Well, here we go! The holiday season is upon us.
This time of year is many things. Grace and love and family, as it should be. Chaos and expectations and stress, as it always seems.
And that’s not all on you. Schedules are demanding, we want to please everyone and somehow still make it the best season yet.
And it can be! But it doesn’t have to be as stressful as it always feels. Especially on your family.
Enduring stress is a natural part of life. It’s a response to situations you and your body are going through — a way to cope, and that’s ok. But it’s important not to allow this response to dictate your attitude and demeanor.
It’s important to maintain perspective, because when we lose it, we take our stress out on others without even realizing it.
Like our families.
Talk about stress with your child. Explain that it is a form of tension caused by demanding circumstances, an emotion that makes adults feel out of control of a situation. But we maintain control when we talk about how we feel and share our fears with people we love.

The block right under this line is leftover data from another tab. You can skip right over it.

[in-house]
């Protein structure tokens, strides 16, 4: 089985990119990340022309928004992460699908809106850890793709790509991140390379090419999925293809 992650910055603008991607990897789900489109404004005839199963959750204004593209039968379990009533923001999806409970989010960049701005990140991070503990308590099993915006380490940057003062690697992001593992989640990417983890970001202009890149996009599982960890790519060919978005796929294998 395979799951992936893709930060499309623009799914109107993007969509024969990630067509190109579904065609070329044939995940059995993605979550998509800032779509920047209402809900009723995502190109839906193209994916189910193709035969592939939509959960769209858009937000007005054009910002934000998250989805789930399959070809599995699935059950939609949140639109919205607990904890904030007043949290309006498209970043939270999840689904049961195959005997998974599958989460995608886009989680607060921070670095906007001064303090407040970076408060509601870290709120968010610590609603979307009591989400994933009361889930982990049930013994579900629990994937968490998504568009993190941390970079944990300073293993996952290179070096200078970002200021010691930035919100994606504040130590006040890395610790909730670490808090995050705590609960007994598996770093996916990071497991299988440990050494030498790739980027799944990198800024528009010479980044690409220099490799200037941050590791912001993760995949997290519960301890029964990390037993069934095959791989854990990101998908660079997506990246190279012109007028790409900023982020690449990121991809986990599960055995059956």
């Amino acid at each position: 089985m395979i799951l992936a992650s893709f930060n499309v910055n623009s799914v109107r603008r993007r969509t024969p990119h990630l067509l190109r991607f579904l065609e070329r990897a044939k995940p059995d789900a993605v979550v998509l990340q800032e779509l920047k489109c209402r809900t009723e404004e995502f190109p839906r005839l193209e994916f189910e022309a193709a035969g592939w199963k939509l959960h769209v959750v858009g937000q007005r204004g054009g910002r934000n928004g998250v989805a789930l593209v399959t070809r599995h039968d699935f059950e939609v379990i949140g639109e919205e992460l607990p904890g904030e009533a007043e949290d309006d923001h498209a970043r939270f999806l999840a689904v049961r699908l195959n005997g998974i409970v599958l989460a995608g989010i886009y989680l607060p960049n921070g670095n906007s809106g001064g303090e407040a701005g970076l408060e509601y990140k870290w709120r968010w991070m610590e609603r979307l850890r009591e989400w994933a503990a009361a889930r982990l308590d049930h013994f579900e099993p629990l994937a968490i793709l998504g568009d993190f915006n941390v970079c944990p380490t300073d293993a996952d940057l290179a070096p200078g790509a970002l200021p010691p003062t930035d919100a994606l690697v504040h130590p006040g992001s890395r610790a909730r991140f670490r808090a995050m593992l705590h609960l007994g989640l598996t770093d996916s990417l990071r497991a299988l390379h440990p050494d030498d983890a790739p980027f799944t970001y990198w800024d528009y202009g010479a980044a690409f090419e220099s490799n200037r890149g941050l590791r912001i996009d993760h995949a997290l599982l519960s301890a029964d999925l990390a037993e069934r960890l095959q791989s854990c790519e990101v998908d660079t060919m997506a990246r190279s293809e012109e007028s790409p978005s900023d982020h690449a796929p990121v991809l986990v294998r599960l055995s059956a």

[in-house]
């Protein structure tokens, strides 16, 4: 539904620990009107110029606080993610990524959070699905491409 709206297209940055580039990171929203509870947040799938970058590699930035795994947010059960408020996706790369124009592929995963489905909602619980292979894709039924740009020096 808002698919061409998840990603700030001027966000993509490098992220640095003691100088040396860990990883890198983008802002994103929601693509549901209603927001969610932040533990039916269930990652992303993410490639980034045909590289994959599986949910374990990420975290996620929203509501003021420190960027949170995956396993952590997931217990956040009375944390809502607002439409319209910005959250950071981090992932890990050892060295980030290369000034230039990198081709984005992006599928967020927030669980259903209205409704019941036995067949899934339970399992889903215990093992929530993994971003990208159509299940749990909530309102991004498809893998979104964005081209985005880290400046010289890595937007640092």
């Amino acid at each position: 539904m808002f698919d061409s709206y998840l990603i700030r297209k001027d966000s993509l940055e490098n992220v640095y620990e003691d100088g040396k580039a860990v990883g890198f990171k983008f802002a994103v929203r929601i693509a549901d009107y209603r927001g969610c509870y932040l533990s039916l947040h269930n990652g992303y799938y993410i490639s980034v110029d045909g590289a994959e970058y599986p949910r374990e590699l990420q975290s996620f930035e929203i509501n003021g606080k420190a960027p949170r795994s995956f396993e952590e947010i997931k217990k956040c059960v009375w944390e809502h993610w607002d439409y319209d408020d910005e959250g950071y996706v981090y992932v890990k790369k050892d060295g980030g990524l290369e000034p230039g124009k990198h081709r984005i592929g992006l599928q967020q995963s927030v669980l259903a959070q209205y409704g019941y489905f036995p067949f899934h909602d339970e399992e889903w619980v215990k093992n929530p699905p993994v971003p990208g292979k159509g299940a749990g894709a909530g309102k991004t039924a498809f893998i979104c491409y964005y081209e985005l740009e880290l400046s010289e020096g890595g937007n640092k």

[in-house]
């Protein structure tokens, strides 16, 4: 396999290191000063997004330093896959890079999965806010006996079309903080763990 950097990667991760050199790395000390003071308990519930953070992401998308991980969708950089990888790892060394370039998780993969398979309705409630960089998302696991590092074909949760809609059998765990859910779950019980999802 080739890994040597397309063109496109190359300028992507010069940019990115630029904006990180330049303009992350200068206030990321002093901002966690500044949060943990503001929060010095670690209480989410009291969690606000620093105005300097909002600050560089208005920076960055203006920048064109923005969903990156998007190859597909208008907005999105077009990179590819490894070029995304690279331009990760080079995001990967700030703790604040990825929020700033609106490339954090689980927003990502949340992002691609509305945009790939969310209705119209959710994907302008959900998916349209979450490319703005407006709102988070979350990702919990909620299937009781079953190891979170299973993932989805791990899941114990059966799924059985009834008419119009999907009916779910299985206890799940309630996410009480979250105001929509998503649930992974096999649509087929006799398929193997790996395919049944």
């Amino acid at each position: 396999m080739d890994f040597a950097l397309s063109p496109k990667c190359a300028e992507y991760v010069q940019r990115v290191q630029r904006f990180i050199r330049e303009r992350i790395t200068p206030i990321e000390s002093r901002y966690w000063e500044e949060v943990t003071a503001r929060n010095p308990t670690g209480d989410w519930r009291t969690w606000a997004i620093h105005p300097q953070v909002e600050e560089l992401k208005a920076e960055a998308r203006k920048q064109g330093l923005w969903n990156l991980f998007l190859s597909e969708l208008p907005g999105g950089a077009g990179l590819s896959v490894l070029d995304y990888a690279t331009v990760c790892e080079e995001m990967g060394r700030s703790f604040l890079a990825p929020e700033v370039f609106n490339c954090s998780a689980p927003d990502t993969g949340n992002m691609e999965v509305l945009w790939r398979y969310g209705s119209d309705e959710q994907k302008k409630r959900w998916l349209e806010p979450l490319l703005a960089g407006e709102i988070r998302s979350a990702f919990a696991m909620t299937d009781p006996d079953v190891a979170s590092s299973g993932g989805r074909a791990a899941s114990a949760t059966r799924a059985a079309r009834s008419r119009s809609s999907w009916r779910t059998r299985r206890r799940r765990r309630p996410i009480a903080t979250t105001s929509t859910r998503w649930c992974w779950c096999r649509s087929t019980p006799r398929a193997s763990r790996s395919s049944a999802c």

When you speak honestly about stress, you are showing respect for your child and building trust in the family.
It’s a way to show love.
Once you’ve had a conversation about stress, move the focus onto ways you and your family can manage it together.
Tell your child that we combat stress by taking care of ourselves. When we eat well, sleep well and exercise our bodies, we endure less stress and feel better.
When we organize our time, choose positive attitudes and give gratitude for this special time of year, we feel better.
And most importantly, when we help others enjoy the season and give of our time and energy, we can’t help but feel good inside.
That’s not stress, that’s love.
Children are incredibly perceptive. They watch and learn from us in more ways than we realize. This holiday season, show your child healthy and positive coping strategies to a busy time of year. Model gratitude and dignity — because your child deserves that, and you do, too.
About the Author
Angela Tewalt is a writer, storyteller and mother to two boys. She shares parenting stories and inspiration in Guidepost Parent.
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